Journal
 

Thursday, May 15, 2014

Works in progress

I've been very much neglecting this blog, but I figure, faithful readers, that I ought to at least let you know what I'm working on creatively!

  • The main endeavor, as friggin' usual, is a revision of The Unraveling, a book I have rewritten each year for the past three years.
    • The current rewrite is at the request of an agent. That doesn't mean I have an agent; it means there's a courtship going on, and part of it is the agent having some good ideas about where to take the book, and me implementing them, and then us seeing what we think we want to do next.
    • I was hoping to have it done by now to continue my practice of finishing the book every Wiscon, but no such luck. Still, I'm plugging away.

  • It's always a question, when in novel mode, how much to do on the side. Does the emotional boost of finishing a side project balance out the risk of distraction from the main gig? I've tried to take a middle path here, and allow myself small adventures without getting too sidetracked. So, I've also finished:
    • "Tractate Metim 28a", a comic Talmudic zombie story, sold to an anthology edited by Lavie Tidhar, which I don't think has been announced yet so shhhhh...
    • "Fift and Shria", a chapter of The Unraveling pulled out and made into a short story (it's when Fift and Shria meet, as kids); also sold, to another originals anthology which I also haven't seen announced yet, so I won't say anything further about that either!
    • "Tree of Life", a first draft of another Jewish zombie story, this one contemporary/post-apocalyptic and somber in tone. I think it's a solid first draft, but it's incubating, I haven't looked at in a while, and it hasn't seen critiques yet.

  • So that's the fiction, short and long; but recently I've also gotten seduced by another form: game design, and particularly narrative-centric roleplaying game design. Now, long-time readers of this blog have seen various informal games that my kids and I have cooked up, and I've also mentioned a board game that Aaron Walker and I were working on (and which is now on ice, though hopefully not forever). But it's only in the past year or two that I've gotten back into playing roleplaying games again (it was a central pillar of my youthful becoming, and in the meantime the games have gotten so much better -- games like Fiasco, Apocalypse World, Monsterhearts, Microscope, and The Quiet Year...), and, inevitably, drifted into wanting to make my own.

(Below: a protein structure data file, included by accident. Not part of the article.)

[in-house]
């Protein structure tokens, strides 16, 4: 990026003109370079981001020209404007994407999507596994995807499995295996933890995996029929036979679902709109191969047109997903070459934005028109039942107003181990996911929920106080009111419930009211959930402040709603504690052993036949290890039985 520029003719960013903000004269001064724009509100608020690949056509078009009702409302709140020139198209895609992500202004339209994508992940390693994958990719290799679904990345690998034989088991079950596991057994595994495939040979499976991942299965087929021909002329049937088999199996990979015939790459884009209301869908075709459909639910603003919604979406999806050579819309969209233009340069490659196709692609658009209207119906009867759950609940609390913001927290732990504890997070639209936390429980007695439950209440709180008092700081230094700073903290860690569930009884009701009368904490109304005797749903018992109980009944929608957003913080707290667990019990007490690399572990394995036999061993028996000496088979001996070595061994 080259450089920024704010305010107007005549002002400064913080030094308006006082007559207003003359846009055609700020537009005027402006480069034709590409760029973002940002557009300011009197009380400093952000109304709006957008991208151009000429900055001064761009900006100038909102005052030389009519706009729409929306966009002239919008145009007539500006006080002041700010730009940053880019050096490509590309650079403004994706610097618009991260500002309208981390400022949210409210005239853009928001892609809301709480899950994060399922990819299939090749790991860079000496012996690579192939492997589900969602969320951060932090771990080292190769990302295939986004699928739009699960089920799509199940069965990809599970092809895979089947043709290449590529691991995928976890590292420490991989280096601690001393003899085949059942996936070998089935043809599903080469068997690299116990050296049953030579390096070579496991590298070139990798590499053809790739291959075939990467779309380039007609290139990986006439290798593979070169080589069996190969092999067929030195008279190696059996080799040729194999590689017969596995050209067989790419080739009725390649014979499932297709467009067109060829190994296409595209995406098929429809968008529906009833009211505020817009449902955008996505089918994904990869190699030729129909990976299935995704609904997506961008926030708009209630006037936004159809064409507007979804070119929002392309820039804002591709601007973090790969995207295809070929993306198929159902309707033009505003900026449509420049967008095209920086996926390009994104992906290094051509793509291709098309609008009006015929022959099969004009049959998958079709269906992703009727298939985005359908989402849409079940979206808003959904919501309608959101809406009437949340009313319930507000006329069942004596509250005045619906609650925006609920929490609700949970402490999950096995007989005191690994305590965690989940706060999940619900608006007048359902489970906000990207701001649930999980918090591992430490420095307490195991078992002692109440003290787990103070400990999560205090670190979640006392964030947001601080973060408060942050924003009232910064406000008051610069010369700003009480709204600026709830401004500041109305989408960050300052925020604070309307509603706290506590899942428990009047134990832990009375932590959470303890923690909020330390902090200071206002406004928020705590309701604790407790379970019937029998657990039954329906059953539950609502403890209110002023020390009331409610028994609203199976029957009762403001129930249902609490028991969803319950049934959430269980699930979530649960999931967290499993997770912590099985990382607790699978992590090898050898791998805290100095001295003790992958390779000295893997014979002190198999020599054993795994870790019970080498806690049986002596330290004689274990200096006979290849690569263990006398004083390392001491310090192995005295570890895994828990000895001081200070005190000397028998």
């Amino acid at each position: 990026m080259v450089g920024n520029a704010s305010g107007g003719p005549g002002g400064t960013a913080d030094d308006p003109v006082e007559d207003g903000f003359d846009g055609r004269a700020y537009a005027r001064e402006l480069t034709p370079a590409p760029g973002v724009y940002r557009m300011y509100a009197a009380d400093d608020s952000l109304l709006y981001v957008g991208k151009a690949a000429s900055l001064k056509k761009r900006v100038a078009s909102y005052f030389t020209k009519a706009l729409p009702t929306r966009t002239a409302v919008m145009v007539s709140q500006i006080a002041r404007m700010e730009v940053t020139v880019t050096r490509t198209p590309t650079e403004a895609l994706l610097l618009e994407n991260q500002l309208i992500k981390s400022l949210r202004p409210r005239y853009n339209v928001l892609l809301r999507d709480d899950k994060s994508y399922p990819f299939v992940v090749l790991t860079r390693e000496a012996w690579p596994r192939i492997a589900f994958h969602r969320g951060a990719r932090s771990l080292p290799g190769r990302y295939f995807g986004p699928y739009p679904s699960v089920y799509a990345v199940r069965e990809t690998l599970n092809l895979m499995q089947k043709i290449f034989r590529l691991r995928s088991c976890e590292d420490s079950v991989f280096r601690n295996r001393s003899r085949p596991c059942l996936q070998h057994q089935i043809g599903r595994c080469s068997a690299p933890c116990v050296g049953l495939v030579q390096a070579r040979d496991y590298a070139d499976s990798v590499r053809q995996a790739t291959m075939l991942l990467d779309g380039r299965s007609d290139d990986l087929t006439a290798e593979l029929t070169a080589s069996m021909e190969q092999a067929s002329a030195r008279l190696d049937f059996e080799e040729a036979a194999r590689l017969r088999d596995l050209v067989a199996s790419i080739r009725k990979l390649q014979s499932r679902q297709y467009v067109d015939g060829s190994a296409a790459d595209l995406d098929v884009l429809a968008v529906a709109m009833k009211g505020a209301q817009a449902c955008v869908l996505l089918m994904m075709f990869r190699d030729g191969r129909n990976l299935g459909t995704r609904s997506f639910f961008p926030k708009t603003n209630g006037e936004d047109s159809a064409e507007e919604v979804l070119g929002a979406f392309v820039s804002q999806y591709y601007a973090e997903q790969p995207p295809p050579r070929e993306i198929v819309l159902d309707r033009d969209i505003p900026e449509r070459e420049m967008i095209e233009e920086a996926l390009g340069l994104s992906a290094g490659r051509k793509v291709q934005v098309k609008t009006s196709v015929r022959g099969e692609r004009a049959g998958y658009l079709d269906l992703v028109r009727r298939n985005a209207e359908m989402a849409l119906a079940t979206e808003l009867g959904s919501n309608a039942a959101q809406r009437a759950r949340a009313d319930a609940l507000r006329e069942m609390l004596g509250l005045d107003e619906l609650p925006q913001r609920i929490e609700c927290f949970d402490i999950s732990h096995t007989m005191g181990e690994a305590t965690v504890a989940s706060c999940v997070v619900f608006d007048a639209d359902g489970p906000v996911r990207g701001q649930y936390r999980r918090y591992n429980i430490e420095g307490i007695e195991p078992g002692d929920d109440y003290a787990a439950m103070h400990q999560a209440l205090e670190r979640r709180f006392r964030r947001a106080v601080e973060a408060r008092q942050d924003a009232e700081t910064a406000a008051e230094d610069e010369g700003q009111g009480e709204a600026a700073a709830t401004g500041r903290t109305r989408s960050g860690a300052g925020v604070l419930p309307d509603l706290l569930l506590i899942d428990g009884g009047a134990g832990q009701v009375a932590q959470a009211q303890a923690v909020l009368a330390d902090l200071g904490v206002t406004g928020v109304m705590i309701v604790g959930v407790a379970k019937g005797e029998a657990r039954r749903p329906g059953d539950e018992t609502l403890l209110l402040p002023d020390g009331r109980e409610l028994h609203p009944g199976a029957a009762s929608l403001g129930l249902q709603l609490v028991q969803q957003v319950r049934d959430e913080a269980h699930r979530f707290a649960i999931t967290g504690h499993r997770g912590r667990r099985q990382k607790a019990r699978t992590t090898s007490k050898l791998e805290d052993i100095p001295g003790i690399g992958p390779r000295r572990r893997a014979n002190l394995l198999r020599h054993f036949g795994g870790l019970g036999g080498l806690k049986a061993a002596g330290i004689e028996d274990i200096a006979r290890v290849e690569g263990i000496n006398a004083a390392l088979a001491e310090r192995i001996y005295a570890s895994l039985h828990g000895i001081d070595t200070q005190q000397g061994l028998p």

And now, so I have. I just finished two games, ready for playtesting:

    • One is called Dream Apart, and is a hack of Avery McDaldno's daring and lovely queer post-apocalyptic game, Dream Askew. I am super, super excited about this one, not only because I'm a huge fan of Avery's but also because Avery has generously allowed me to use their mechanics, much of their rules text verbatim, and even to directly adapt their formatting to my purposes! What I have done is just to move the game from the queer post-apocalypse to magical Jewish history. From the program entry for the open playtest I'll be running at Wiscon:
      A GM-less, collaborative, rules-light, historical fantasy storygame of sorcerers and scholars, midwives and matchmakers, soldiers and klezmers, dybbuks, gossip, pogroms, trolls, rebels, betrothals, demons, angels, blood libel, lusts, and secrets in an Eastern European Jewish shtetl, circa 1850. Dream Apart is inspired by Avery Mcdaldno's Dream Askew. Where Dream Askew queers the post-apocalyptic genre, Dream Apart jews historical fantasy, reimagining fantastical Europe from the perspective of European history's underdogs; like Askew it's about otherness, resistance, strife, and survival, beyond the borders of a brutal dominant society.

      (It is, of course, among other things, a product of that inquiry into Jewish high fantasy that was all the rage in 2010.)

      Want to playtest this game? Let me know!

    • The other, less serious, more crazy-last-minute-let's-go-for-it game, is my entry to this years' Game Chef competition, which is Iron Chef for little indie games. It's called "Tohu vaBohu" and it's emergent, surreal, anti-story-storygame cardgame, and not currently very well balanced; but hey, I made it in three days. I guess I'll post the link to it after the contest is over?

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